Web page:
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Collaborative Studies on Lung Stem Cell Biology and Cell Based Therapy
 
 


Jeffrey A. Whitsett, MD
Cincinnati Children’s Hospital Medical Center

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Dr. Jeffrey Whitsett is Chief of the Section of Neonatology, Perinatal and Pulmonary Biology at Cincinnati Children's Hospital Medical Center. He received his medical degree at Columbia University.

Along with his work at the University of Cincinnati College of Medicine, he is also:

  • Executive Director, Perinatal Institute
  • Professor of Pediatrics, University of Cincinnati College of Medicine

Consortium Research Title: Transcriptional Control of Respiratory Epithelial Progenitor Cells

Consortium Research Description:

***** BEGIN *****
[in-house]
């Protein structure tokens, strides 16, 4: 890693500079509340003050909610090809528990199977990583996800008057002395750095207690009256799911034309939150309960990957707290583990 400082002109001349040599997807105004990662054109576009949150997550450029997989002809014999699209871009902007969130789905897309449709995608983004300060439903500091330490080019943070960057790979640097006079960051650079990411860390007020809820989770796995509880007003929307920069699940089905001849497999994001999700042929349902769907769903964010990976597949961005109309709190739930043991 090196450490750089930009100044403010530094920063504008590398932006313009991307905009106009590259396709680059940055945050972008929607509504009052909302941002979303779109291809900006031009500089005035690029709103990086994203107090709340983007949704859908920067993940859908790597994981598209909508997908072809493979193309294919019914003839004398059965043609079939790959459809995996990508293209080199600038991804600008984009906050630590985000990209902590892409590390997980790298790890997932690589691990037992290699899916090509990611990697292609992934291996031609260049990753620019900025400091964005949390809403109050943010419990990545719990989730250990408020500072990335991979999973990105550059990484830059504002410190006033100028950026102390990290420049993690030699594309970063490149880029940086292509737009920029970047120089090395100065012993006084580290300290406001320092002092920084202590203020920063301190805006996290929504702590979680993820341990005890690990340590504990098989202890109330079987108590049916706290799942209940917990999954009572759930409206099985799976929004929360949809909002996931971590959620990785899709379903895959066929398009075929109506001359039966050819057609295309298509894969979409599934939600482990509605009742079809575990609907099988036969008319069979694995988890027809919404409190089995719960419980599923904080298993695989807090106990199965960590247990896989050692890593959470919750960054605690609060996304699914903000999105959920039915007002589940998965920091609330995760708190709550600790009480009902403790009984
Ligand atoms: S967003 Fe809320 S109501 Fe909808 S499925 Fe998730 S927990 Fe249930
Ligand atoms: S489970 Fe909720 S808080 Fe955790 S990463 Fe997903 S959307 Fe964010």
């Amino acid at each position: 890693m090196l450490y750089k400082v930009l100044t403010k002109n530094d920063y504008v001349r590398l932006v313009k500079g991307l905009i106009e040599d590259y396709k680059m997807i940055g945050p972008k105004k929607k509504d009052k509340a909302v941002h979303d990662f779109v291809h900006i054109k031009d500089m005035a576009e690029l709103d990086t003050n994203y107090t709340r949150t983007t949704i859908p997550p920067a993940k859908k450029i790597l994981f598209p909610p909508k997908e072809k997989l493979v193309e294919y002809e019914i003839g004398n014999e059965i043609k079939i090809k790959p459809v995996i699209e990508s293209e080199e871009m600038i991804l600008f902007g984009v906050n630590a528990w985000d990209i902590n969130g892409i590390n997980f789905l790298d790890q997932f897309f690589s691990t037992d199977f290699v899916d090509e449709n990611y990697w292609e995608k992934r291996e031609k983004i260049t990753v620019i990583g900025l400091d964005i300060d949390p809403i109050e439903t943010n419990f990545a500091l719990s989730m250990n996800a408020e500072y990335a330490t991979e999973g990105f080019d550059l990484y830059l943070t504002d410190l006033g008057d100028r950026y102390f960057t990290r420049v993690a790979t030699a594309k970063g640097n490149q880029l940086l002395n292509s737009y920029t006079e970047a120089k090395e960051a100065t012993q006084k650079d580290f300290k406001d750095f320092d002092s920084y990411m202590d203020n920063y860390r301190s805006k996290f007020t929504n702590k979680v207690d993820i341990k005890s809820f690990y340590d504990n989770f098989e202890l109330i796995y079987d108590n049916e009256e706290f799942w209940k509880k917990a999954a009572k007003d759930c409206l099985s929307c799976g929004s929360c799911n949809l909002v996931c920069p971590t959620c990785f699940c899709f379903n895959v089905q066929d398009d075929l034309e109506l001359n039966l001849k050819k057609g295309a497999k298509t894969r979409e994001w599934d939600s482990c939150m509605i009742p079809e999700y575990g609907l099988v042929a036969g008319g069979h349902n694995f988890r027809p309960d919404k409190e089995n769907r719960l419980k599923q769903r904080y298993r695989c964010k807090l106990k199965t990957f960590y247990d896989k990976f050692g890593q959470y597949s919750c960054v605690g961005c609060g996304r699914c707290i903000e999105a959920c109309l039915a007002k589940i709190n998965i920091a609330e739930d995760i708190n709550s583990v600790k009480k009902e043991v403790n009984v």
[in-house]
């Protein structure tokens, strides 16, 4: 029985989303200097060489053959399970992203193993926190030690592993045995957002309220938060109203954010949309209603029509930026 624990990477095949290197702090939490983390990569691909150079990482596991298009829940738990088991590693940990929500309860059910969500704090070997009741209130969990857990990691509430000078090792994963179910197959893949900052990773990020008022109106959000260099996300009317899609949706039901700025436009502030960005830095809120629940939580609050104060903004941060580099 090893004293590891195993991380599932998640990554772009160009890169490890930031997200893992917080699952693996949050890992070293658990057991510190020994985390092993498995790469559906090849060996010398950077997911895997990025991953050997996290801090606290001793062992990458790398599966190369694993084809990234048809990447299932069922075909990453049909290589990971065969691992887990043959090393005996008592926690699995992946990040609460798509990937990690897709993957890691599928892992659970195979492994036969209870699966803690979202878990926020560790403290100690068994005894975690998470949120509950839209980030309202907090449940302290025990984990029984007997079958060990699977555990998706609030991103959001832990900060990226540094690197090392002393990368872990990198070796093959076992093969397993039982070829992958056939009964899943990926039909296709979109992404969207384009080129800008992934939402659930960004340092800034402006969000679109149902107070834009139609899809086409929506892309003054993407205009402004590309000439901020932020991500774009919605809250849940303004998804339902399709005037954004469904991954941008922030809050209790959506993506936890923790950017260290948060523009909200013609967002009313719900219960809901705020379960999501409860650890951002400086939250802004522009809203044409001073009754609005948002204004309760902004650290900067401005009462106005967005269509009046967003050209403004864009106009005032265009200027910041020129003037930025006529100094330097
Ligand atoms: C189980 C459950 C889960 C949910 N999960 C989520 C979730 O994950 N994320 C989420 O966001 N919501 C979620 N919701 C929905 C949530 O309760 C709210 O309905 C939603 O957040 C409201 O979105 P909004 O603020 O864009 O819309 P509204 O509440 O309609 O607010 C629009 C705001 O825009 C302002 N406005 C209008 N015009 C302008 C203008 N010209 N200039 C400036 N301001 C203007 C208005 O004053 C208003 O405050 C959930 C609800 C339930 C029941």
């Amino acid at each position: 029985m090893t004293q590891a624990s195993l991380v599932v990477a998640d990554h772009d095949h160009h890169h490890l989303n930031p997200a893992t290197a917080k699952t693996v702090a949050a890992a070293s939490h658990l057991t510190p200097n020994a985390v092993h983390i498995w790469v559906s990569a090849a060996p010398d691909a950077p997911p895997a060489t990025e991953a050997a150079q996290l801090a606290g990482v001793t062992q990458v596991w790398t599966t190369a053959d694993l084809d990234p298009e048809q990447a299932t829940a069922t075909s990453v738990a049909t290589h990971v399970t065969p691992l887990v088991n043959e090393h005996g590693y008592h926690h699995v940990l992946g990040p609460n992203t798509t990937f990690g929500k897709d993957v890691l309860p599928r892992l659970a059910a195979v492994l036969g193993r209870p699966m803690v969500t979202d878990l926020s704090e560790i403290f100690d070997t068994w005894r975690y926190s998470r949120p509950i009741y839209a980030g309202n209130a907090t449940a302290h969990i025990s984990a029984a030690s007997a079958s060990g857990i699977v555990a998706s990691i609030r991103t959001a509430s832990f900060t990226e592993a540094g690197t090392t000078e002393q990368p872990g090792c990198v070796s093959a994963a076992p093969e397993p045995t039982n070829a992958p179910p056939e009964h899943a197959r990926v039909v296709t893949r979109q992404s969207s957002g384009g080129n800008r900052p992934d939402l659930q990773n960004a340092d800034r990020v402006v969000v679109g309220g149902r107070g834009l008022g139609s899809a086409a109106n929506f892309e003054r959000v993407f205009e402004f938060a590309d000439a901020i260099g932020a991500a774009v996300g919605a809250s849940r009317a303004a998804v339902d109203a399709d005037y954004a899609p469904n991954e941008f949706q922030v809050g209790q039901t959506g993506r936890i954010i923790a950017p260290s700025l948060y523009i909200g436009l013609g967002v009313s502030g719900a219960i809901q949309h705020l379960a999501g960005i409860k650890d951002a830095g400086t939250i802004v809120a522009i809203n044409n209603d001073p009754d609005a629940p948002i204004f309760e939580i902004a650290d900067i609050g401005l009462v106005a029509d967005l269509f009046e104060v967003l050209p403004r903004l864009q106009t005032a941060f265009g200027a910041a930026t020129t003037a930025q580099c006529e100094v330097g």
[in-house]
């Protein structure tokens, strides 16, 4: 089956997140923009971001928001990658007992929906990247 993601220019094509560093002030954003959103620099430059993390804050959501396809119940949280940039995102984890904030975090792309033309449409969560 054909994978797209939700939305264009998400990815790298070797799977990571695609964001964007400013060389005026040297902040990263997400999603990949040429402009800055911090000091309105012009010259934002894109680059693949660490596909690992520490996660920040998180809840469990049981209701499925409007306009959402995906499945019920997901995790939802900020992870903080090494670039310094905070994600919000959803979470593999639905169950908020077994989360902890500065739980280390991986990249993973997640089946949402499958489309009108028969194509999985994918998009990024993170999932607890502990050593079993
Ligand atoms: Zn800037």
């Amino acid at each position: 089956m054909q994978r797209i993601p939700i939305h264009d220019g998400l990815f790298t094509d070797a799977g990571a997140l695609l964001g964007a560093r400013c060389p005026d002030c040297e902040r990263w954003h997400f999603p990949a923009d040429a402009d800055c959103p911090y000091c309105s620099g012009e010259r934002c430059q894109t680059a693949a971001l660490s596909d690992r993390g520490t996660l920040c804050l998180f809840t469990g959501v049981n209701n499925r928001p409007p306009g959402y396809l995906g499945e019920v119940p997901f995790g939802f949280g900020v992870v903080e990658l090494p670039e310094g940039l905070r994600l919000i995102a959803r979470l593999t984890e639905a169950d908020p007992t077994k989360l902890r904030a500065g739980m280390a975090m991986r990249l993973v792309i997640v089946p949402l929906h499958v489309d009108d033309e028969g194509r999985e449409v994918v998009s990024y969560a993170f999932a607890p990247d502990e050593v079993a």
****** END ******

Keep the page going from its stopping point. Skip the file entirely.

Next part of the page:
This is a multi-investigator, collaborative proposal based on the concept that respiratory epithelial stem/progenitor cell proliferation and differentiation are controlled, at least in part, by transcriptional mechanisms that determine gene expression, cell fates, and functions. Cellular replacement for therapy of severe pulmonary disorders will require detailed knowledge of the transcriptional programs that govern respiratory epithelial specification and differentiation. The long-term goals of this application are to 1) identify respiratory epithelial progenitor cells (REPCs) and the transcriptional programs mediating their proliferation and differentiation, and 2) assess the ability of these transcriptional mediators to engineer/program both endogenous respiratory epithelial progenitor cells and exogenous cells (including embryonic stem cells (ES) and multipotent stem cell progenitors (MSC/Ps), to exhibit respiratory epithelial differentiation that may be useful for cell replacement for life-threatening pulmonary disease. We will use mouse cells and transgenic mouse models to identify REPCs and the transcriptional programs regulating their proliferation and differentiation, seeking to identify subsets of conducting and peripheral airway cells that exhibit stem cell/progenitor cell behavior during lung regeneration/repair. Transcriptional engineering will be used to determine the scope of cellular plasticity and proliferation of REPCs, MSC/Ps, and ES cells. The ability of non-pulmonary cells to be transcriptionally engineered to express respiratory epithelial cell selective genes and functions will be determined. The experiments are designed to test the ability of both endogenous and exogenous REPCs to engraft in the lung and to contribute to repair of the respiratory epithelium. Clinically relevant mouse models will be utilized to assess this potential, with particular focus to post-pneumonectomy lung regeneration and repair after respiratory epithelial cell specific cell ablation and Sftpc-/- mice, the latter developing severe interstitial lung disease that is similar to that seen in individuals inheriting mutations in SFTPC, a gene causing idiopathic pulmonary fibrosis (IPF) in patients. A Stem Cell Consortium will be established at CCHMC, Univ. of Cincinnati College of Medicine to develop education, training, and research bridging hematopoietic stem cell and pulmonary stem cell biology on our campus.